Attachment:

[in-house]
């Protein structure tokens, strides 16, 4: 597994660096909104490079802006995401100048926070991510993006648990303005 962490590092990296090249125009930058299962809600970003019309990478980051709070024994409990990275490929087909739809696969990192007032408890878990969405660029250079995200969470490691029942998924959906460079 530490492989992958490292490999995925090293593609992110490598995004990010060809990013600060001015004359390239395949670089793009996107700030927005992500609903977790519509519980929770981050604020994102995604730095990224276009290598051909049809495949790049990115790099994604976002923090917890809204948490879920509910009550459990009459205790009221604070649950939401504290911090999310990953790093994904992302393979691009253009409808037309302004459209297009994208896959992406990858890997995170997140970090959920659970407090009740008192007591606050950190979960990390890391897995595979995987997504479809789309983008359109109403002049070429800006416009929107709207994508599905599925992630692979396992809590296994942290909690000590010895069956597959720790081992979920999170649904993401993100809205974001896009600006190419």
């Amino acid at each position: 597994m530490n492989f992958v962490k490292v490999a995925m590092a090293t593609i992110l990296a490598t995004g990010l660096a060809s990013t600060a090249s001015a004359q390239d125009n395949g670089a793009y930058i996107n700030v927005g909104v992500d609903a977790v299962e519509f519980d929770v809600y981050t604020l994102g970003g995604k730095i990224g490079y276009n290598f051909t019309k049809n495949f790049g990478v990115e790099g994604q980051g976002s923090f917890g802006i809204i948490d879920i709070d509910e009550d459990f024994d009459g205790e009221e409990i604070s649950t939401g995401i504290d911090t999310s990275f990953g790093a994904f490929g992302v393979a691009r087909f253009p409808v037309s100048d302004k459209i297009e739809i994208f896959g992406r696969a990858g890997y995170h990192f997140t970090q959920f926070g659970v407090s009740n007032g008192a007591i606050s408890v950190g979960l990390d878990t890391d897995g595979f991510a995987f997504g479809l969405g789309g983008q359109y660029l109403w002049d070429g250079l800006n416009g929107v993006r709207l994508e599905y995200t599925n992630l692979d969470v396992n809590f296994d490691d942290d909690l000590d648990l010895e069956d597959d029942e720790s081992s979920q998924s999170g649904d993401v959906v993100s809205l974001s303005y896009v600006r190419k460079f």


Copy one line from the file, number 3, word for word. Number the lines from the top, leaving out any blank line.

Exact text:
């Amino acid at each position: 597994m530490n492989f992958v962490k490292v490999a995925m590092a090293t593609i992110l990296a490598t995004g990010l660096a060809s990013t600060a090249s001015a004359q390239d125009n395949g670089a793009y930058i996107n700030v927005g909104v992500d609903a977790v299962e519509f519980d929770v809600y981050t604020l994102g970003g995604k730095i990224g490079y276009n290598f051909t019309k049809n495949f790049g990478v990115e790099g994604q980051g976002s923090f917890g802006i809204i948490d879920i709070d509910e009550d459990f024994d009459g205790e009221e409990i604070s649950t939401g995401i504290d911090t999310s990275f990953g790093a994904f490929g992302v393979a691009r087909f253009p409808v037309s100048d302004k459209i297009e739809i994208f896959g992406r696969a990858g890997y995170h990192f997140t970090q959920f926070g659970v407090s009740n007032g008192a007591i606050s408890v950190g979960l990390d878990t890391d897995g595979f991510a995987f997504g479809l969405g789309g983008q359109y660029l109403w002049d070429g250079l800006n416009g929107v993006r709207l994508e599905y995200t599925n992630l692979d969470v396992n809590f296994d490691d942290d909690l000590d648990l010895e069956d597959d029942e720790s081992s979920q998924s999170g649904d993401v959906v993100s809205l974001s303005y896009v600006r190419k460079f």